The Making of Postdigital Experiential Space Punchdrunk Company 2011-2014
Authors: Westling, C.
Editors: Berry, D. and Krell, M.A.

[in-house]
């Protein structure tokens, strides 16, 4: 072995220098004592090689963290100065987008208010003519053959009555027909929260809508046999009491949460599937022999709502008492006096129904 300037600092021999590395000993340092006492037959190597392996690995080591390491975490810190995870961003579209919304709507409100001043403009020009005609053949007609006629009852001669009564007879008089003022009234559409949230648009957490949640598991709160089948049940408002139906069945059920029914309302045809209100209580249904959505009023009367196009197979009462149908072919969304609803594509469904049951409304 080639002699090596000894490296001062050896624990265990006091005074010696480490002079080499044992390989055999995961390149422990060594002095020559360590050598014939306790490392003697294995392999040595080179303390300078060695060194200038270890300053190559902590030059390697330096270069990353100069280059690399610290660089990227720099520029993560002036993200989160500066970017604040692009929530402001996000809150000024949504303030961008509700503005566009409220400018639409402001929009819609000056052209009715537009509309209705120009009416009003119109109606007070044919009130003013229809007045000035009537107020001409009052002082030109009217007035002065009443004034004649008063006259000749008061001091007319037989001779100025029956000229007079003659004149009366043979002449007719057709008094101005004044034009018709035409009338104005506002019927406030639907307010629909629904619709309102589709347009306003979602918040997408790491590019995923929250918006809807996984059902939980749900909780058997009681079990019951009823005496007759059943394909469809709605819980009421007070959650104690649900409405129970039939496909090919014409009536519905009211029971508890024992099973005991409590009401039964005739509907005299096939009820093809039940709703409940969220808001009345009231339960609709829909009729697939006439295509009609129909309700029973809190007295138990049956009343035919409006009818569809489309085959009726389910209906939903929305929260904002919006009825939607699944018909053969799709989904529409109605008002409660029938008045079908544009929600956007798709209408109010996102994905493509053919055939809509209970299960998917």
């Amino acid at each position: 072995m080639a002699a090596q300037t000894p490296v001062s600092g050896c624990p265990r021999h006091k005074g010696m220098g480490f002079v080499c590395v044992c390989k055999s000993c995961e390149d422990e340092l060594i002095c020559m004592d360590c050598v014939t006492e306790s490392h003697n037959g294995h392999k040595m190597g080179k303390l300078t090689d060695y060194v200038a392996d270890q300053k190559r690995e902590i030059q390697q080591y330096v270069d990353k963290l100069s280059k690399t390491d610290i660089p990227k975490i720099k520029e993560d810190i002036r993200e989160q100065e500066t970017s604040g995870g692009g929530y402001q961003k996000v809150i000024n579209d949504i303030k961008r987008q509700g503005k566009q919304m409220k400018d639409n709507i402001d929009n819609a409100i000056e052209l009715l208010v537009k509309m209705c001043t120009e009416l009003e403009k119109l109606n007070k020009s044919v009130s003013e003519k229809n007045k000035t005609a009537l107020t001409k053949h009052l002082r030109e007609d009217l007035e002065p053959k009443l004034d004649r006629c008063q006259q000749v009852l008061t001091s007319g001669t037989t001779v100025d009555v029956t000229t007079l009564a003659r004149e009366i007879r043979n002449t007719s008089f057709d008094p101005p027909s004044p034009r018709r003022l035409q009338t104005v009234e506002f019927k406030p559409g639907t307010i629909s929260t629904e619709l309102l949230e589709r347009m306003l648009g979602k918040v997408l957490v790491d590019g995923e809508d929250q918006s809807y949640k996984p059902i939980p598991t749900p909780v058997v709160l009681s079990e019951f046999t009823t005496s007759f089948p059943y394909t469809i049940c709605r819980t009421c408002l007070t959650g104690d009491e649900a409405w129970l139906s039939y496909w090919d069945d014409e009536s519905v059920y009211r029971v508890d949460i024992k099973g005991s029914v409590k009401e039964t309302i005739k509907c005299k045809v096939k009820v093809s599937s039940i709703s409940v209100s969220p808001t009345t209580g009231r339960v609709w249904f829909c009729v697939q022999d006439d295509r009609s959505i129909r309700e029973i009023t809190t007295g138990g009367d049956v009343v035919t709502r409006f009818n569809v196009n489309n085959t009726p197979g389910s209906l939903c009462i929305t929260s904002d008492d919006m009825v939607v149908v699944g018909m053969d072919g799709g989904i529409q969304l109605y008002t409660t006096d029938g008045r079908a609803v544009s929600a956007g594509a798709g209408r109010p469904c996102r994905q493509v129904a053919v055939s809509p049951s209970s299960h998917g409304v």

This thesis presents my original contribution to knowledge, a combination of critical media and performance theories to analyse the production and augmentation of postdigital experiential spaces in Punchdrunk Theatre Company. Distributed agency is key to Punchdrunk’s work, with makers within the company and audiences both being active participants in meaning-making, across complex and detailed interfaces. In order to investigate the making cultures on ‘both sides’ of the interface, I undertook a two-year participant study as a researching designer within the company during the build of the productions The House Where Winter Lives and The Drowned Man in 2011-2014, gathering field data in the form of extensive interviews with members of the company and audience participants, supported by diary notations and photographs. I studied the processes and methods that extend, distribute and regulate agency to both audiences and makers within the company, and identified devices and features of the interaction design of the company that produce the immanent subject-event relationships that support immersion in their work. A core aspect of this research concerns the relationship between immersion and the sublime, and how subject-event relationships (immanent vs. transcendent) contribute to engendering sublime interactive experiences. I have analysed the consequences of this for the modelling of participation in interaction design, and how it influences conditions of possibility within interactive systems across physical, digital and blended media. The conclusion of this research includes the definition of a postdigital sublime, and proposes a delinquent system aesthetic that integrates proxies for gravity through articulation of the ‘shadow side’ of interaction design.